By: Guadalupe Muñoa Ocampo
After Yugoslavia’s division in 1991, Croatia was reborn as an independent country. No time was wasted in the creation of a new soccer team that debuted in the World Cup in France 1998. Croatia currently claims 37-year-old star Luka Modric, who won the Ballon d’Or in 2018. As finalists four years ago, they arrived in Qatar with an obligation to defend the prestige achieved in Russia with the best performance of their history yet. Although it was a challenge to classify, they’ve made it to this year’s tournament with their usual impression: that of a team that may not look like a contender but with more than enough quality to compete at the highest level. This is their sixth World Cup so far, and they look forward to writing their names in the annals of the world’s most important soccer championship.
With specially preserved nature including endemic species of flora and fauna, Croatia is the third-ranked European country in terms of water resources. Its relief is varied, as plateaus, plains, hills, mountains, rivers, springs, grottoes, and caves beautify its territory. In fact, the cave of Lukina Jama is located in the North Velebit National Park. With a depth of 1,431 m (4,864 ft), Lukina Jama is one of the 20 deepest caves in the world.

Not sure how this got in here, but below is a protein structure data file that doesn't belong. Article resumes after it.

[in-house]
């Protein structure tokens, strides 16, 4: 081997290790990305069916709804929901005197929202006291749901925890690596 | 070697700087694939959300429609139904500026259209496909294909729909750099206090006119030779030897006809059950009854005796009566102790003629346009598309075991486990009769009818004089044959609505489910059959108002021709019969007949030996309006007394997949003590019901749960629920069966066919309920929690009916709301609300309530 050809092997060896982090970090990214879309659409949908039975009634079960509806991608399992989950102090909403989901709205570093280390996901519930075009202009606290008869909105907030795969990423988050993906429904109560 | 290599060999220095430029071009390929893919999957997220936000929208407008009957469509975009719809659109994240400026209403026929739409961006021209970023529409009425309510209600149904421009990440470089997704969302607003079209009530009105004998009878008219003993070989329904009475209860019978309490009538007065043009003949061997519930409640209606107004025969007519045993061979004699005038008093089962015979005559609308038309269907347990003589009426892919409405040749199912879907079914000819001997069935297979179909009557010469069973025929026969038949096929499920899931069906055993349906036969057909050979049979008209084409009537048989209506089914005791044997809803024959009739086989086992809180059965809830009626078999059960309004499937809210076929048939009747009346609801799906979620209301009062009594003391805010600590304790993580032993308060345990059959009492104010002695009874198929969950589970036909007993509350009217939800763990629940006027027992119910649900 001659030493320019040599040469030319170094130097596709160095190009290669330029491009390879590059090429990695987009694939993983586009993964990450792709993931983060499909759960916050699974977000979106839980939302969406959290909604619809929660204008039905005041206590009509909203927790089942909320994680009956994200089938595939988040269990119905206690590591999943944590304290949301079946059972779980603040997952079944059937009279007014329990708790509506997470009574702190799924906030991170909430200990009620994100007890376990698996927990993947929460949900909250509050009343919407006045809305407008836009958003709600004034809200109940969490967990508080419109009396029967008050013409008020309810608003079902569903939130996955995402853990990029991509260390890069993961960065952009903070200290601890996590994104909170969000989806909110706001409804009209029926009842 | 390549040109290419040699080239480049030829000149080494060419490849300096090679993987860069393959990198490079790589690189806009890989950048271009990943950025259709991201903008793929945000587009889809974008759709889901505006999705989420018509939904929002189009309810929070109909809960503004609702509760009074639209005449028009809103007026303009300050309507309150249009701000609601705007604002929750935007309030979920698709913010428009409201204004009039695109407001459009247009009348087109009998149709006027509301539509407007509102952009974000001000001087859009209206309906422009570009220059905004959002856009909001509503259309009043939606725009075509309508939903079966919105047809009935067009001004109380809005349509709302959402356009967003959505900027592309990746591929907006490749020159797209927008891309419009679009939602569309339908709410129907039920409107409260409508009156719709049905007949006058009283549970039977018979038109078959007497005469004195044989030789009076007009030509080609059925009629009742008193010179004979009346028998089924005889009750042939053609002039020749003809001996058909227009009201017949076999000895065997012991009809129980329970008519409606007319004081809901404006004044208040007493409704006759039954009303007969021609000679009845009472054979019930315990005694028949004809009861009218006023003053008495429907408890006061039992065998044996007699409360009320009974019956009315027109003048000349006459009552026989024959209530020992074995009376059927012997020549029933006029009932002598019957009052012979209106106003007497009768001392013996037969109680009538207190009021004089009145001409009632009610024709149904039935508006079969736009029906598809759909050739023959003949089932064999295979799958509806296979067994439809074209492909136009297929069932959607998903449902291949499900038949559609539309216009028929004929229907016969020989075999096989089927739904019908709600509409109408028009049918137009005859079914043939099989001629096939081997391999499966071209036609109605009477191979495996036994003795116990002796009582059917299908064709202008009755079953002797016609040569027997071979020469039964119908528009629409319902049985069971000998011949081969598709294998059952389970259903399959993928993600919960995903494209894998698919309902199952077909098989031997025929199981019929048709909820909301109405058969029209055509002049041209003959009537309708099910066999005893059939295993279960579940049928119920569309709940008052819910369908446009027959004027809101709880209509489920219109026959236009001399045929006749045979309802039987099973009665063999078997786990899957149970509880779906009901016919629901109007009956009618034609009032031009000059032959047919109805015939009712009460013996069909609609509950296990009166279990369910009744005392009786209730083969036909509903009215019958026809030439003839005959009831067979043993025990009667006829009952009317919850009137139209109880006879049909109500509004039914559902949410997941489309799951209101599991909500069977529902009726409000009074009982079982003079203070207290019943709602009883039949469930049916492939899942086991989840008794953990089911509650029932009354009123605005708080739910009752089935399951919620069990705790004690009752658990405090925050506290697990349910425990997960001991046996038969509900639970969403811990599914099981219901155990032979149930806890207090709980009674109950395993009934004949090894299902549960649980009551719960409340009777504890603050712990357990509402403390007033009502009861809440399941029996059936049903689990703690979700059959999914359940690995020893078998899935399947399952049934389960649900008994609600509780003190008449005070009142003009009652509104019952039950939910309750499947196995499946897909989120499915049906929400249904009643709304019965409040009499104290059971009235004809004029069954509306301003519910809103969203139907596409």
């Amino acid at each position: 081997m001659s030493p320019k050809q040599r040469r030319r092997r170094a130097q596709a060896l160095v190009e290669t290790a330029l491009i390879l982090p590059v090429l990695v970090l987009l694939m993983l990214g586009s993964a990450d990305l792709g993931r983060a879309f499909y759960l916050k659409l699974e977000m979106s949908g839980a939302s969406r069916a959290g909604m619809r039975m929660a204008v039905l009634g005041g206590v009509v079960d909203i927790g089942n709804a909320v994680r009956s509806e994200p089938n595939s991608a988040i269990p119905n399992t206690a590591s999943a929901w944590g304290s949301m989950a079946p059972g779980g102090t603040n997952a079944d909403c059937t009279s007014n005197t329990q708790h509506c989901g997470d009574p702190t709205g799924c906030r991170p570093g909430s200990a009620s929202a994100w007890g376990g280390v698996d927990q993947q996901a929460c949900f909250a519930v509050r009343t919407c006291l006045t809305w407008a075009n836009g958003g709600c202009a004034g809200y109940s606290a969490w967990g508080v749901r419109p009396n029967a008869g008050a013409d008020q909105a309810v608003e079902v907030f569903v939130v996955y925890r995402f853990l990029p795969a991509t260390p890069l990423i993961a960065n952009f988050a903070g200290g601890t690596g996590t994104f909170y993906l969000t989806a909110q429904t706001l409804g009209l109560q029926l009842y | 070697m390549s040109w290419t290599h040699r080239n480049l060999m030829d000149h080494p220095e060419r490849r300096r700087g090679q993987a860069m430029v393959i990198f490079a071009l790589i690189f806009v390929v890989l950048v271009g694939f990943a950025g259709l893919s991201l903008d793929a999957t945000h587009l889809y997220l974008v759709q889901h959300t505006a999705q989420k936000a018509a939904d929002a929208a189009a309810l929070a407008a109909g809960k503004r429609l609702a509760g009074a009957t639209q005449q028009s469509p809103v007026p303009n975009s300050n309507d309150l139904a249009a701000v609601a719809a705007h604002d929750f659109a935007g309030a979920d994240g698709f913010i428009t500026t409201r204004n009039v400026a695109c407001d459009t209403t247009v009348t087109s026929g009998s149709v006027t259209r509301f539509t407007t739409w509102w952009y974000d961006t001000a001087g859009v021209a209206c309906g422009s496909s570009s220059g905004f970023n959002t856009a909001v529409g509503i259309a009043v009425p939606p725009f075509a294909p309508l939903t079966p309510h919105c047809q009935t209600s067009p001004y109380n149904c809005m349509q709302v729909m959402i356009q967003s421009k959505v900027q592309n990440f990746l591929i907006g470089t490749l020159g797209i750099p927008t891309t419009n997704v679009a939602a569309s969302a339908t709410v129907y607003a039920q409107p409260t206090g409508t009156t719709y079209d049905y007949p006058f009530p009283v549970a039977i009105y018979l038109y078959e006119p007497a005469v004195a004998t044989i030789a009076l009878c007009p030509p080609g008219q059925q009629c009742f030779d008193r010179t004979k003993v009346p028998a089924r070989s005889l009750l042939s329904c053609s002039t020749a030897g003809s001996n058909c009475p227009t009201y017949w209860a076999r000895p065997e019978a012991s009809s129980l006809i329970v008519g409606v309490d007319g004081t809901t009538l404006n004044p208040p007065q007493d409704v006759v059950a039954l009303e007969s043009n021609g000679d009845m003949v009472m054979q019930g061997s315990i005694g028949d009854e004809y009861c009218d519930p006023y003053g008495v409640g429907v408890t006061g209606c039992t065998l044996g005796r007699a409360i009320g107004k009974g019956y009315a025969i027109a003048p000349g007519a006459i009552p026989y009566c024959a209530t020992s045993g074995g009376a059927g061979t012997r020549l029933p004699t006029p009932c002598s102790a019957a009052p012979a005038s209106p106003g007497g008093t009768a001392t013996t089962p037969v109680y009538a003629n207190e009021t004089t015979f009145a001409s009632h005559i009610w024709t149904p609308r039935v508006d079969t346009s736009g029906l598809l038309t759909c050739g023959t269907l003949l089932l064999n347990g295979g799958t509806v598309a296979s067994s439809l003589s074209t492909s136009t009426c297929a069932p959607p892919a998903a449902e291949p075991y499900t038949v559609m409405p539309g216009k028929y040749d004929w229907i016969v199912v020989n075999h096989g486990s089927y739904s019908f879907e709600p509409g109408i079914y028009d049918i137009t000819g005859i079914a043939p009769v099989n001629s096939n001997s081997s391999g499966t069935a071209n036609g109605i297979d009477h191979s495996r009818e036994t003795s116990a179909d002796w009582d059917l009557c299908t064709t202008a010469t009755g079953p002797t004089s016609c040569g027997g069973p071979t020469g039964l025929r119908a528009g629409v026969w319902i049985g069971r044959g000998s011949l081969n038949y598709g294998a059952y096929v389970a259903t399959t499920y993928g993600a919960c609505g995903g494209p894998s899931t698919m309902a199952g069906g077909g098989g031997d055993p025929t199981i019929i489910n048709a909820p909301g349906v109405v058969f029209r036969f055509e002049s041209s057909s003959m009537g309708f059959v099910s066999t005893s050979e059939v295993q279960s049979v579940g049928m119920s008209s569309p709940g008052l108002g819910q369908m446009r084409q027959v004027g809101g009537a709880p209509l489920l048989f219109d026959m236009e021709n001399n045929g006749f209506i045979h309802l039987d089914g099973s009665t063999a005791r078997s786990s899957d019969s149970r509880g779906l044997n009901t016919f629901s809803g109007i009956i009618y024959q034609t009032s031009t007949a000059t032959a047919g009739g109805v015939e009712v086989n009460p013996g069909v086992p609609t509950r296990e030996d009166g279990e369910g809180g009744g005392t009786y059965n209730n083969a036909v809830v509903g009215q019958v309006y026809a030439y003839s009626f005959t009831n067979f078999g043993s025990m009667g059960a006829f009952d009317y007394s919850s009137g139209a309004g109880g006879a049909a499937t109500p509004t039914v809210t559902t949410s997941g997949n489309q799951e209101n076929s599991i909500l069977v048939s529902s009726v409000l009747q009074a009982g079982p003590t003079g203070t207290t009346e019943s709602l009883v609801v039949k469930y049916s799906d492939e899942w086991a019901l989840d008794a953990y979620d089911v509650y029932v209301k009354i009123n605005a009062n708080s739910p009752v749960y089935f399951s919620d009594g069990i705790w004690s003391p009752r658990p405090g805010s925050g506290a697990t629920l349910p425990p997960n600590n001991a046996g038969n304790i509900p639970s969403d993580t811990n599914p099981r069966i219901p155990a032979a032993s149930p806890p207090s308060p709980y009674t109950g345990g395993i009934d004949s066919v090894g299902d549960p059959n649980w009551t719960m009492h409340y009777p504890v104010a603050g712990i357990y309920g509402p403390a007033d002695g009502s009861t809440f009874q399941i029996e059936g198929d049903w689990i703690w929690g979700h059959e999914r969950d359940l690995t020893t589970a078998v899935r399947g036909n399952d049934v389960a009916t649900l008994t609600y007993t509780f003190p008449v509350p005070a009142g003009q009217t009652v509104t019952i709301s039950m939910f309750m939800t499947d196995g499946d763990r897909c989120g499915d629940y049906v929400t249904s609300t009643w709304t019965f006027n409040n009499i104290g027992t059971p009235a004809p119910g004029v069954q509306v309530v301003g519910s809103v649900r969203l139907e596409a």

Although tourism is its most important economic income, the country’s main activities are determined by its natural resources, technology, as well as food, petrochemical, and metallurgical industries. The flag of the country has a checkered coat of arms crowned with the symbols of five historically important regions: Croatia, Dubrovnik, Dalmatia, Istria, and Slavonia. The official language is Croatian, and its gastronomy is greatly varied according to specific zones: its olive oil is of the highest quality and its autochthonous wine strains are world renowned. Istria is home to the white truffle — not chocolate, but a type of mushroom! Given its rarity, it’s highly prized by chefs from all over the world. Among the monumental attractions is the palace of the Roman Emperor Diocletian, located at the center of ancient Split. The Rijeka Carnival is one of the most important festivals in the nation.
The Church enjoys a respected position in both the cultural and political life of the country. Forming 87.8% of the population, most Croatians are Roman Catholics. 4.4% are Orthodox Christians, 1.3% are Muslim, 0.3% identify as Protestant (especially Jehovah’s Witnesses and Seventh Day Adventists). Another 6.2% conform to other religions and 5.65% call themselves non-believers. Let’s pray that our missionaries will reach the hearts of people who do not yet know about God and that the Orthodox Christian Church will continue to grow in Croatia.
Credit: Felipe Nuñez
Credit: Roberta F.
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